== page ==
Harsh blow to the L.A. Times ego

AndersenKurt Andersen is a New Yorker, but as the onetime editor-in-chief of a couple of decent magazines (Spy, New York), columnist at others (The New Yorker, Time) and co-founder of the now-defunct he has the media chops to analyze the Los Angeles Times. He does so in this week's New York and it's not pretty. The Times, "a national paper of a Potemkin kind," should give up its aspirations to national stardom, he says in Vanity Kills. The LAT should especially stop worrying what people think of it in NYC because, Andersen says, nobody there does. Its readers are not his fellow Gothamites — or the same strata of the nation that devour the NYT.

His view from New York:

Most newspapers are dinosaurs, certainly as newsprint creatures, facing extinction sooner rather than later. Our cretaceous era is ending. But the Los Angeles Times is the Brachiosaurus of its genus. In 1990, it had a daily circulation of 1.2 million, as big as our Times. Today, it’s down to 850,000, and the decline has accelerated since 2000, when the Tribune company bought the paper....

For a swath of America so emblematically cutting-edge as L.A., its serious-minded elites—movers, shakers, journalists—are weirdly, anachronistically old-school. And I think most of the failures of the L.A. Times to evolve are the result of that complacency and resistance to change.


According to Michael Kinsley, the paper’s editorial-page editor in 2004 and 2005, “they have always been looking over their shoulder at the New York Times, and fear not being taken seriously.” Which is why they hired him, of course. And why they ran multiple articles about MoMA’s raising its admission, and a recent page-one story about New York janitors. As it happens, Baquet and two of his three top editors all came from the New York Times. “They play to an imagined East Coast constituency,” a former L.A. Times news editor told me.

Because I’ve never lived in Southern California, I figured that’s why I continue reading the New York Times whenever I visit L.A. But it turns out it’s not just me. People who live in Los Angeles are just not that into the L.A. Times either. When I polled a few of my L.A. friends, all but one (an L.A. Times writer) reported that 5 or 10 percent of their friends read the L.A. Times. And they all estimated that 30 or 40 percent of their friends read the New York Times. That’s pretty much the L.A. paper’s existential problem in a nutshell: too meager in its local coverage to make it a hometown must-read, and for the educated, affluent part of its audience—who can now buy the New York Times at any Starbucks and get it free online—redundant in its national and international coverage.

And here’s a crucial data point: a huge majority of the New York Times’ readers are college graduates, compared with 19 percent of the L.A. Times’ readers. In other words: Your readers are not like you.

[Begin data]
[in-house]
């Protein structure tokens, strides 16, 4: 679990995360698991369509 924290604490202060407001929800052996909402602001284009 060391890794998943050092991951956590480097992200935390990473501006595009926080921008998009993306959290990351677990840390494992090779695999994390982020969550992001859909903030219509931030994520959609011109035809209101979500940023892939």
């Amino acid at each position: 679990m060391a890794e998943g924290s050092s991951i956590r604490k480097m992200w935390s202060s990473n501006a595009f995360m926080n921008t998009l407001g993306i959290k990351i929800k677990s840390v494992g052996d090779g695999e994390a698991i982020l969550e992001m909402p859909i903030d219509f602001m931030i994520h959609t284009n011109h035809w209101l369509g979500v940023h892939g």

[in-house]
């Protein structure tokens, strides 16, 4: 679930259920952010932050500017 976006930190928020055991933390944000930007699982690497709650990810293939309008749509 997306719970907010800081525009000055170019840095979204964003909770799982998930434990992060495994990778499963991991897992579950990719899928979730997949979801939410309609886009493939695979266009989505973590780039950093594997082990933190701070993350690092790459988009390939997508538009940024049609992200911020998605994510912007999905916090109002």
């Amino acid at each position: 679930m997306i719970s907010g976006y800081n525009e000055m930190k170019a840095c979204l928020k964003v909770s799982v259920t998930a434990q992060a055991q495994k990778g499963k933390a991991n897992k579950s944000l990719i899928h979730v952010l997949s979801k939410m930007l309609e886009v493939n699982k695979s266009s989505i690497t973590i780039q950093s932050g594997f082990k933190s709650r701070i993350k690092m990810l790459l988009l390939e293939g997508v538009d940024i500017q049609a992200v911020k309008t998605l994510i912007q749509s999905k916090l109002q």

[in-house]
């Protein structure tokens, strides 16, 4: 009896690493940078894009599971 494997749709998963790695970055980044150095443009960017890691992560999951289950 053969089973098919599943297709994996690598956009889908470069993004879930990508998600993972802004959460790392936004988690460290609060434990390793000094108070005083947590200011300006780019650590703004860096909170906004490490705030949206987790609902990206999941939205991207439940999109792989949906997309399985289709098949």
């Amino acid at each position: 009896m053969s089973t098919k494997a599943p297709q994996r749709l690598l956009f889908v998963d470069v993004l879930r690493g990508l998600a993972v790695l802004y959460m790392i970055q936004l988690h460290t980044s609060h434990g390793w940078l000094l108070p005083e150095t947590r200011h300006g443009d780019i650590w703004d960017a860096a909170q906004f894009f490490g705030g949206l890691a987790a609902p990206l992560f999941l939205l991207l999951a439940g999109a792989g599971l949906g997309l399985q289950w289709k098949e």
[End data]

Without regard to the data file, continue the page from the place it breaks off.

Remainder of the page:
It gets more brutally frank:

Whoever ends up with the paper should insist on its remaking, which will be painful. As a stand-alone entity, its best shot is to radically refocus itself on L.A. Apart from the vanity of having the sun never set on the empire, why wouldn’t you close, for starters, the bureaus in Berlin, Cairo, Istanbul, London, Moscow, Paris, and Rome?

As Kinsley says, it’d be harder to recruit stars. “You won’t get these people who overlook the fact that they’re not read every day. [Political correspondent] Ron Brownstein wouldn’t stay. I wouldn’t have gone there.” And Baquet, who’s now the leading outside candidate to replace Bill Keller as editor of the New York Times, might not like it. “There’s no glory,” says the former news editor, “to be the guy who takes the [L.A.] Times local.” And even if Baquet believed that was the right strategy, his fond colleague thinks he may not be well suited to carry it out. “Dean is a great journalist, but he’s a terrible, terrible manager—he delays, he temporizes. They brought that with them from the [New York] Times.”

The more apposite eastern model is the Washington Post. The L.A. Times should treat the entertainment industry as its equivalent to the government—own that story, flood that zone—but also cover the whole Los Angeles basin as the Post reports on the District and Virginia and Maryland, with depth and vigor. And keep turning the whole ship in the tougher, edgier, swingier directions that Baquet has modestly veered with his coverage of a scandalous local hospital and Girls Gone Wild and the disarray at the Getty Center. “Dean has a wicked sense of fun,” Kinsley says.


Become like 90 percent of the people in L.A., and just stop worrying what we think of you. No matter if or how the L.A. Times saves itself, we will still have the greatest newspaper on earth. Our New York smugness will continue, regardless. We’re happily parochial. You should be, too.

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